12 Data Collection Methods 12 Quantitative Methods Tests Surveys Questionnaires Rubrics Checklists Qualitative Methods Observations Interviews Document Reviews Focus Groups Photographs/Drawings Recordings Social Media/ Phone Calls/Recordings
13 Formats for Data Collection Tools 13 Selection & Supply Methods: Used predominately by quantitative researchers; paper and pencil or electronic. Selection Methods Multiplechoice, truefalse, and matching items Supply Methods Administer a short answer/essay question tests; fill in the blank items; and performance assessments (assessment of a product or a process) Rubrics Interviews, Focus Groups, Observations: Used predominately by qualitative researchers. Data are collected by observation, conversation, or extended written communication.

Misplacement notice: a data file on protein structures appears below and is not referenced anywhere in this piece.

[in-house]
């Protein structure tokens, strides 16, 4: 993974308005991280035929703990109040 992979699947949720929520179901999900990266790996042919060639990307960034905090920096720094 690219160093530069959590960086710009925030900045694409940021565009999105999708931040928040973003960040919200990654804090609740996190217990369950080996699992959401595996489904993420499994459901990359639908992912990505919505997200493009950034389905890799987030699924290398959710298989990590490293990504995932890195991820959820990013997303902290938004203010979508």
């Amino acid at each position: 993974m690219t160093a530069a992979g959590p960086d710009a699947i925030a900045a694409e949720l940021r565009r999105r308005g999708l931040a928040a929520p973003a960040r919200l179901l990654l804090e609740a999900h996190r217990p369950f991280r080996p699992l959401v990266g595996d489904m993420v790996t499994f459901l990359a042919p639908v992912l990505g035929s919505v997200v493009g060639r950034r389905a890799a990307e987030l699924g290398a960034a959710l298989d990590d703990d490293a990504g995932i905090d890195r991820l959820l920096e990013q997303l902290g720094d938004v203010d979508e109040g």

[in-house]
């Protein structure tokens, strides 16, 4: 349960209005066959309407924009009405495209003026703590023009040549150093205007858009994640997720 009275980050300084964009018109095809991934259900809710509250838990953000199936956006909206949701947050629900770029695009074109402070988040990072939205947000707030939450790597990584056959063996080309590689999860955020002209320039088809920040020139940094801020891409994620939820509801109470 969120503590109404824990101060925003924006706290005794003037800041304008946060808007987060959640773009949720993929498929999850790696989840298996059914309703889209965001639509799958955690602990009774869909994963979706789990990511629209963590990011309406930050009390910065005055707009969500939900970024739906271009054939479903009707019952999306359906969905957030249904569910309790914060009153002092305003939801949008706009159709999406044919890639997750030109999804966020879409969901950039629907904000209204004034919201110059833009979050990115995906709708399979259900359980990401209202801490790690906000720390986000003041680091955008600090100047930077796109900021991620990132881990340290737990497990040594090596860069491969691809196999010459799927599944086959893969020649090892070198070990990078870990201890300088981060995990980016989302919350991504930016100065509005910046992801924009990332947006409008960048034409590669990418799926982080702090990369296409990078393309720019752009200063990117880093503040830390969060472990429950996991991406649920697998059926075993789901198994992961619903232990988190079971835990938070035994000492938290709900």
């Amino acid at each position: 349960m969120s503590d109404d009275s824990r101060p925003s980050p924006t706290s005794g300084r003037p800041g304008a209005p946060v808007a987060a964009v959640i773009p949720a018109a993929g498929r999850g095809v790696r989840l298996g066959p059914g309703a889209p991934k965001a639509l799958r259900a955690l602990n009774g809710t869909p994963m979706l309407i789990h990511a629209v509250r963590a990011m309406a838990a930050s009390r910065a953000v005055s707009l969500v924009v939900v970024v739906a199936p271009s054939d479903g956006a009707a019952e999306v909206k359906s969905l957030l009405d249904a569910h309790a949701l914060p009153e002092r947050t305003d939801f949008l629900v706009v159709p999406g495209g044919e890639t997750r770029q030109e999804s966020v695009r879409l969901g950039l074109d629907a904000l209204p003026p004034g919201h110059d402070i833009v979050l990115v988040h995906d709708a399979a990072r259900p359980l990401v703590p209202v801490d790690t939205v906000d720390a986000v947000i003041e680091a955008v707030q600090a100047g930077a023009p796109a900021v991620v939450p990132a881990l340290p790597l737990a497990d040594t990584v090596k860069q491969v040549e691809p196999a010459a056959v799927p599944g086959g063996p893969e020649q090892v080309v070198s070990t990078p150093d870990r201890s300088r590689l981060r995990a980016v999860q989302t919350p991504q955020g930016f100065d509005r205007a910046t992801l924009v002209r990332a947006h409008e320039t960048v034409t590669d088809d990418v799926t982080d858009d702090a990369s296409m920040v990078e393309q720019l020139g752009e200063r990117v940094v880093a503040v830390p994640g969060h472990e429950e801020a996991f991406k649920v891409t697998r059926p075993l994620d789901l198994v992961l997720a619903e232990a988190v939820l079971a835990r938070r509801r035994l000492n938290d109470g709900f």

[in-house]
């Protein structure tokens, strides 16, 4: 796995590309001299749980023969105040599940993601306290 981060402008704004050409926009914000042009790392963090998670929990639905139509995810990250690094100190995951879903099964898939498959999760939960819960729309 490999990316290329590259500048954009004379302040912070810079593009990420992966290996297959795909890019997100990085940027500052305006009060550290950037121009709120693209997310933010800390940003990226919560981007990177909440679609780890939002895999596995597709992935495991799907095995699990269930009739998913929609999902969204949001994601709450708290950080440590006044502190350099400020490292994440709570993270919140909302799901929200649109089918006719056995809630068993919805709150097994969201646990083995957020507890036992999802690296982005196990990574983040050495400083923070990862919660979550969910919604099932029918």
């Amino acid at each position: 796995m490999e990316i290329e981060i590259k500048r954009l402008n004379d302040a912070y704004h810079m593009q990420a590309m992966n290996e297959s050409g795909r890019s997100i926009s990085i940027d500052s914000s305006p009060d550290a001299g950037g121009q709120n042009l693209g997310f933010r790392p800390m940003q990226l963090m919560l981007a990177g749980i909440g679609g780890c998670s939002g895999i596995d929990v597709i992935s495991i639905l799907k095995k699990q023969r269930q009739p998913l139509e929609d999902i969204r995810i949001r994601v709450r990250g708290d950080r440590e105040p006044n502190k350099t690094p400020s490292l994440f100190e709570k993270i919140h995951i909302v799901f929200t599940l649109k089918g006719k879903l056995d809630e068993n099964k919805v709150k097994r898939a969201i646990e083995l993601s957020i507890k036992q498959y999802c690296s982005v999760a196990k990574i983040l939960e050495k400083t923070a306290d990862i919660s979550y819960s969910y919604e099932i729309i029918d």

14 Validity of Assessment Results 14 Validity is the most important characteristic of the assessment results; is concerned with the appropriateness of the interpretations made from assessment results; is best thought of in terms of degree; is specific to the interpretation being made and to the group being assessed.
15 Types of Validity 15 Content Validity the degree to which the assessment results are a reflection of the intended content area. CriterionRelated Validity determined by relating performance on one measure to performance on a second measure. Concurrent Validity (SAT scores and ACT scores) Predictive Validity (SAT scores and freshman g.p.a.; GRE scores and success in first year of graduate school)
16 Types of Validity 16 Construct Validity is the most important form of validity because it asks the fundamental validity question: What is this assessment tool really measuring? Examples Mathematics tests and reading levels Reading and language tests Interest in STEM Consequential Validity  the extent to which the use of assessment results has intended or unintended effects for the user. Test scores and graduation, teacher certification, teacher effectiveness A narrowing of the curriculum and classroom teaching to focus only on what is tested